One Week til Go
It’s official. I have one week before standing at the trailhead at Hart’s Pass. In a week I’ll start walking 30 miles north to tag the Canadian border before turning around and heading south for Mexico.
Four days ago I crushed my first ultra-marathon trail race, three days ago I packed up my entire apartment in Vermont and moved out, saying goodbye to so many people and places that I love, two days ago I woke up in my childhood room in Massachusetts (which felt WEIRD), one day ago I packed up my resupply boxes for the state of Washington, which I will be sending to myself from home, and today I feel ready to hike.
The past month has been a blur. I left behind Burlington, where I truly felt at home. My job at the gear shop gave me a sense of community that was unmatched by anything I had experienced before. My coworkers – who from here on out I will call my friends – introduced me to things I had never tried before, but fell in love with fast. In the winter we ski toured, in the spring we gravel biked, in the summer we formed paddle-regattas and had dance parties in our campground lean-tos. I met a boy from Michigan who was a snowboarder and a mountain biker and I tried to play it cool, but failed miserably because he loves my dog and makes me laugh and we go on crazy weekend adventures and things are so easy, and he is *almost* as excited for me to hike the PCT as I am, and that is really special to me.
Meanwhile, I had my ear to the ground because there’s a trail I’m preparing for. The SOBO Facebook page replaced Instagram as the thing I would scroll through on my pee breaks at work. One update is that there’s a record amount of snow in Washington, and so I’d better 1. get an ice axe and 2. learn how to use it or else things could get dicey. Another update is that there’s a bridge that’s out in North Fork, in addition to countless blowdowns, so I’d better start planning on how to get off trail to get around those things before I even get on it. Suddenly, instead of lots of snow in the Cascades, there’s lots of heat and snowmelt. How do I plan to hike in both extremes, while navigating blowdowns, insane thunderstorms, and fallen bridges? Do I carry 9 days worth of food from the start because the bear boxes at Hart’s Pass may or may not be there? Then, apparently they’re there, according to the page, but they might be full (?!?!), so good luck!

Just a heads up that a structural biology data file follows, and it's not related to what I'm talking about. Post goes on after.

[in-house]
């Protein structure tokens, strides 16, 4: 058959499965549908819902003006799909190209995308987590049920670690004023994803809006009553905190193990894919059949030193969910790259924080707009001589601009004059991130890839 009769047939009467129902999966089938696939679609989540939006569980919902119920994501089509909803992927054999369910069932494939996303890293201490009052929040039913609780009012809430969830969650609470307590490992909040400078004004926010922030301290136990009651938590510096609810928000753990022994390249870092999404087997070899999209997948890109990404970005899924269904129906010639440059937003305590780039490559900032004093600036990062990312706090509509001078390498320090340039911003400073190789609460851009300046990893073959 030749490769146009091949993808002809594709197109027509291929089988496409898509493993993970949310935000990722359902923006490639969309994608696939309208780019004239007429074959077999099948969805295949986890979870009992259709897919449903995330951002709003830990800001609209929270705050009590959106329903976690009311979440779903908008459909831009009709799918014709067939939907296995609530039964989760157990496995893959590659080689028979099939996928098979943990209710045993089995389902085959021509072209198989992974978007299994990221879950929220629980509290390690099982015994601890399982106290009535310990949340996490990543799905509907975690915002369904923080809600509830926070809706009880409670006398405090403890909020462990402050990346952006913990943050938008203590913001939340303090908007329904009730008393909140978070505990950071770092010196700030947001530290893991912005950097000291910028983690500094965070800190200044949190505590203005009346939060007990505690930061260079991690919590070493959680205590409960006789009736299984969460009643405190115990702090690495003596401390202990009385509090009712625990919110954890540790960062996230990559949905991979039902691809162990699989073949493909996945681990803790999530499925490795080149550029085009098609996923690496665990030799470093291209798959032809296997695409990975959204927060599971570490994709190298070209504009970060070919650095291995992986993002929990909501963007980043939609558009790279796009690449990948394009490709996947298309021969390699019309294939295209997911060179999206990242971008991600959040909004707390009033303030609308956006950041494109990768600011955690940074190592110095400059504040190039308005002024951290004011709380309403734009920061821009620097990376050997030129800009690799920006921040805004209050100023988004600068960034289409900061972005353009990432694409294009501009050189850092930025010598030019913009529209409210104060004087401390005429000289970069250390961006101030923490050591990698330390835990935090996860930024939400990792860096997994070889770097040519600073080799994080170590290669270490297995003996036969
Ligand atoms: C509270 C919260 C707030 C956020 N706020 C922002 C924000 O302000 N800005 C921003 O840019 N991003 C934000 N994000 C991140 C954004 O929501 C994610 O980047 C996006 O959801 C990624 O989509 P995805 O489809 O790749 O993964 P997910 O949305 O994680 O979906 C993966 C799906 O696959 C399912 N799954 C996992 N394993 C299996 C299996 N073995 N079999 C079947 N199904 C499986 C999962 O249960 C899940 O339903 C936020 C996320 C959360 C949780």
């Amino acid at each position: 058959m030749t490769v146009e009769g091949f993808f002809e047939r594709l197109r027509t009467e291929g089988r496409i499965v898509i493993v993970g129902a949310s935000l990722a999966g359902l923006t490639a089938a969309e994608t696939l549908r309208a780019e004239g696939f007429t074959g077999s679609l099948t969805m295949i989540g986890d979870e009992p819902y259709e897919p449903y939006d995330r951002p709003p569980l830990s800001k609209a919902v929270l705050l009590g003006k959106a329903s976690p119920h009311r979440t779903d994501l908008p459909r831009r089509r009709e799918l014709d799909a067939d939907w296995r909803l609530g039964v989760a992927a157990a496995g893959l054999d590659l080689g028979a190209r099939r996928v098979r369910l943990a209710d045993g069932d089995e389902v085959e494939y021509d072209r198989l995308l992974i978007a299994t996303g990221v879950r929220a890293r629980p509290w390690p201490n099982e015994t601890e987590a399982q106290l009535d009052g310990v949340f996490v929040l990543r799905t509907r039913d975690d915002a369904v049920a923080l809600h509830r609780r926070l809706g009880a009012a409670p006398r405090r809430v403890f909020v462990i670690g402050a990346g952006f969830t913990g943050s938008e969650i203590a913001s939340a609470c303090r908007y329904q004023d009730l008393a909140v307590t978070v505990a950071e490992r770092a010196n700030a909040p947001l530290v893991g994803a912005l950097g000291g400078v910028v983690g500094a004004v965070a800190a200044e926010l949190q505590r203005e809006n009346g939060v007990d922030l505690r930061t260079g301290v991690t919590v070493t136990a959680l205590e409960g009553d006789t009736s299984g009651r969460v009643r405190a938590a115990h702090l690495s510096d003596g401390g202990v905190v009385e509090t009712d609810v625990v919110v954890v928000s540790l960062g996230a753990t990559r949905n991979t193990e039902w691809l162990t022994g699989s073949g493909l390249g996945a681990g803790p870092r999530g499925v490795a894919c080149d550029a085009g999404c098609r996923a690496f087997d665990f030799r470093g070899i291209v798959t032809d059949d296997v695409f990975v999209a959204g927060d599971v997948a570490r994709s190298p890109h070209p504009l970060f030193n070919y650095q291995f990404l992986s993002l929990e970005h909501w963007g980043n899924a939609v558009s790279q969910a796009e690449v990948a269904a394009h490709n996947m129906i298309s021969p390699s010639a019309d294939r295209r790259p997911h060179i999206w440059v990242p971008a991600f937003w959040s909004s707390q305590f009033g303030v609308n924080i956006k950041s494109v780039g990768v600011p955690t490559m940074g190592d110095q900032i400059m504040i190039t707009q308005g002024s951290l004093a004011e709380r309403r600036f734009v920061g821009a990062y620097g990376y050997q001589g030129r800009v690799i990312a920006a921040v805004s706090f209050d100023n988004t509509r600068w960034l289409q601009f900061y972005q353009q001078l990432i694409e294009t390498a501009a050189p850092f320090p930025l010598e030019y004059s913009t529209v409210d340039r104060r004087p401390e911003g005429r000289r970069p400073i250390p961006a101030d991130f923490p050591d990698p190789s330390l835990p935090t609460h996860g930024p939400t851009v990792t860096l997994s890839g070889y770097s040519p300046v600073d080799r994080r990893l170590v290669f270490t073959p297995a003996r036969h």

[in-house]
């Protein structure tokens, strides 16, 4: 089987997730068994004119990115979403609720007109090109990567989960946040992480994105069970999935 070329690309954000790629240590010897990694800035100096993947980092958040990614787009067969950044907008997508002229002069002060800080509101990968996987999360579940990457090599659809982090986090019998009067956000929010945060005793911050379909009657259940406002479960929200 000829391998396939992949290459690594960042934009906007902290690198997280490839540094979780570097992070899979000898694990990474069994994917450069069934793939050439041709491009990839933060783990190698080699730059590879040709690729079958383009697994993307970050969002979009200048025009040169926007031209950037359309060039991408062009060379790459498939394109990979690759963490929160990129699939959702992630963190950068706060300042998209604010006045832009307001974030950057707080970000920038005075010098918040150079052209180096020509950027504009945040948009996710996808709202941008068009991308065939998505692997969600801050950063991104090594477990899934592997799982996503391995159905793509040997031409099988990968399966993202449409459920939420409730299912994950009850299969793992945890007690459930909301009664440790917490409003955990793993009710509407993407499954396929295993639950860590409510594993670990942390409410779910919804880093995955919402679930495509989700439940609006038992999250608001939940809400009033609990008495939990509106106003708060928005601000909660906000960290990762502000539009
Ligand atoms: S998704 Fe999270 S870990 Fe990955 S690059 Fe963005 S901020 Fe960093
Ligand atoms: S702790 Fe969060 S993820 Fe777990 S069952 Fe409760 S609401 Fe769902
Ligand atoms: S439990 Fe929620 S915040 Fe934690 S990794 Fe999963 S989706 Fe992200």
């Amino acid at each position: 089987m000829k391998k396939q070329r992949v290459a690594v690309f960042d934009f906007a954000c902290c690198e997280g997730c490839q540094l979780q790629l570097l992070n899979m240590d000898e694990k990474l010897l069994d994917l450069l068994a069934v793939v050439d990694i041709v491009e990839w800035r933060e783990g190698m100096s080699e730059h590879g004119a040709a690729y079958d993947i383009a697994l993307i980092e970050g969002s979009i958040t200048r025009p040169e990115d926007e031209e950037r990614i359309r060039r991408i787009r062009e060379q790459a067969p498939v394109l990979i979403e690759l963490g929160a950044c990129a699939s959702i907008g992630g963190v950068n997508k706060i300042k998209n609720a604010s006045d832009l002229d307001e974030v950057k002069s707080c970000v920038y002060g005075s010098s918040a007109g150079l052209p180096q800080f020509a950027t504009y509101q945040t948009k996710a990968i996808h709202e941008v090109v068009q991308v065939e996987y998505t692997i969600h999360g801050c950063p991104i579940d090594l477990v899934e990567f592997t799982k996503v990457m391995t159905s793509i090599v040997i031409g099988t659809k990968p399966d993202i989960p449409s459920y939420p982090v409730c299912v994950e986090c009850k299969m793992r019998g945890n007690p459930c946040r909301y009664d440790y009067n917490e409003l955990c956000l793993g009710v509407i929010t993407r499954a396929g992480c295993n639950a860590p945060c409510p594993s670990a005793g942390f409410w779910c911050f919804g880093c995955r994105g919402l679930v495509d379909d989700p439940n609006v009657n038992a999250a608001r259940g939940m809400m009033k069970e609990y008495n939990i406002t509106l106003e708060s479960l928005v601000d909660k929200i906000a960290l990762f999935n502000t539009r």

I continued to go to work, to train for the ultramarathon (which really was just training for the trail), and to take care of my dog, but all I could think about was the PCT. How many boxes, if any, do I send from home? Should I swap my sleeping bag out for a quilt because its just so much LIGHTER, when really I should be saving my money for other things? (I swapped it.) One night I woke up literally in a cold sweat wondering how people cut their toenails because I couldn’t fathom bringing something as anti-utilitarian as nail clippers, because what else can you even use them for? Surely there’s something more versatile than that. (I ran into work and asked my professional thru-hiker friend this question and he calmly showed me a small Victorinox multitool with scissors teeny enough to cut nails. I bought it that day.)
Every day has been an inundation of new worries, but then that’s what the past couple months of planning this thru-hike have been for me and everyone else, right? Along with jitters and eagerness and trepidation and all of the other things. I have read all of the posts and all of the blogs and refreshed and researched and planned, but today was different from yesterday and two, and three, and four days ago because the post that I woke up to which someone had written on the page said, “We made it to the border and back on the PCT. It is doable now.”
Something about it just made me feel ready. People are out there, and they’re doing it, and in one week I’ll be doing it too. And problems will arise as they always do and it won’t be easy and I will be challenged in the best way, but I’m going to hike from Canada to Mexico, and I’m going to do it well.
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